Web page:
HC Deb 12 November 1940 vol 365 c1581
54. Mr. Craven-Ellis

asked the Chancellor of the Exchequer from what source the banks are obtaining the means to make advances to the Treasury known as bank deposits; and is it intended to liquidate these borrowings from the sale of National Savings Certificates or bonds?

Sir K. Wood

The banks are able to lend to the Government by way of Treasury deposit receipts as a result of the increased liquid funds in their hands arising from the increase in their customers' deposits. As regards the second part of the Question, the proceeds of sales of Government securities to the public are not earmarked to particular purposes but, along with the proceeds of taxation, are available to meet all Government expenditure, including the repayment of short-term debt.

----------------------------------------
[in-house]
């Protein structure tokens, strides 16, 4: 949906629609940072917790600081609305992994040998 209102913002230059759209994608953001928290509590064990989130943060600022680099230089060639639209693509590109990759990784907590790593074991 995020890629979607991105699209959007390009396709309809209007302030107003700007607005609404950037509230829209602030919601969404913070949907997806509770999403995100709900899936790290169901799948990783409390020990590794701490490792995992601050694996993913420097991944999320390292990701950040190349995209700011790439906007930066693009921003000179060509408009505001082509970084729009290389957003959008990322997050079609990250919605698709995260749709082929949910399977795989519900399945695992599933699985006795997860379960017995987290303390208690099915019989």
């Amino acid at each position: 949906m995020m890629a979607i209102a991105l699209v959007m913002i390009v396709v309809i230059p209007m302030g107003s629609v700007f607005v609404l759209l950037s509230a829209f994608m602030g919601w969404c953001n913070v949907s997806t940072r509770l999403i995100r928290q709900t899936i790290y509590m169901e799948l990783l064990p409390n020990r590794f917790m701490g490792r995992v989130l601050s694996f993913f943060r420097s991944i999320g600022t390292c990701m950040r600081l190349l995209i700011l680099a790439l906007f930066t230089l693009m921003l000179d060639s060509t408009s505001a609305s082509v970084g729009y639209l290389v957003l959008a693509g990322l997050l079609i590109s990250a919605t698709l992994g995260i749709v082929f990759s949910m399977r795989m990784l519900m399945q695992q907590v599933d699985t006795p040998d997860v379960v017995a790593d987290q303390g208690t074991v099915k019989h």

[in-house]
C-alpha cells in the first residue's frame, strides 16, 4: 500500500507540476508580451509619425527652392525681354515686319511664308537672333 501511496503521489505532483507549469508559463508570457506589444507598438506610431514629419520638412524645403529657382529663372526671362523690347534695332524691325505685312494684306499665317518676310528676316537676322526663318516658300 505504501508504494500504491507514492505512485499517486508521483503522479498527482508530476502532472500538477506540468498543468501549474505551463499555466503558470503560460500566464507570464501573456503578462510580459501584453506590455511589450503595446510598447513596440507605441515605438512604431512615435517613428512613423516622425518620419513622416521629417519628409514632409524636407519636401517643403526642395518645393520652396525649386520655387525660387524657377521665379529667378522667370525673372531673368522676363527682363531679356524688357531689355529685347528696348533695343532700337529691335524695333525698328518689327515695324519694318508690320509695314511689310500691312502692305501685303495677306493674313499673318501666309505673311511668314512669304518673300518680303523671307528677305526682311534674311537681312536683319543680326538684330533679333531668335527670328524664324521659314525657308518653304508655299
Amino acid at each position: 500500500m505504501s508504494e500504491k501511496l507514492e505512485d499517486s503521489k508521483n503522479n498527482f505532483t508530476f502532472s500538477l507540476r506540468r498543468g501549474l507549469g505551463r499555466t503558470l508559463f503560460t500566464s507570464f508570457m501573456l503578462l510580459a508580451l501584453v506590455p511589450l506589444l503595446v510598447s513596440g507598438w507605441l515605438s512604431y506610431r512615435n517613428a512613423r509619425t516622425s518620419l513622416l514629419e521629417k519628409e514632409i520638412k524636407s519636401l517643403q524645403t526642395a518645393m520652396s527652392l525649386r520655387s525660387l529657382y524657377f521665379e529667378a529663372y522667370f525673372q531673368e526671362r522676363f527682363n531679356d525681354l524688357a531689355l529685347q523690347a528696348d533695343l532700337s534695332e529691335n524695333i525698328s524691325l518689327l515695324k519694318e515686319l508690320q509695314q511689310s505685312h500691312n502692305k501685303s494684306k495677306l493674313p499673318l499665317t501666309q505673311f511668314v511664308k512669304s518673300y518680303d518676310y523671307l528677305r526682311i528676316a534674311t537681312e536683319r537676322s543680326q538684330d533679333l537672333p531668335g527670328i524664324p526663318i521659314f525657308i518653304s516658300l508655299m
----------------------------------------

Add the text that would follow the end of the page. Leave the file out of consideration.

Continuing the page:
Mr. Craven-Ellis

Have not these credits been brought into existence by the action of the banks, and is it not advisable at this time that the Government should be responsible for the creation of credit for war purposes?

Mr. De la Bère

Are these credits not costless credits? They cost the banks nothing.

Sir K. Wood

I have already answered various questions which my hon. Friend has put.

Mr. Shinwell

Does not the right hon. Gentleman realise that we must adopt a new conception of finance if we are to win the war?

Sir K. Wood

I have no doubt that my hon. Friend would agree to adopt the suggestions that have been made by his hon. Friends.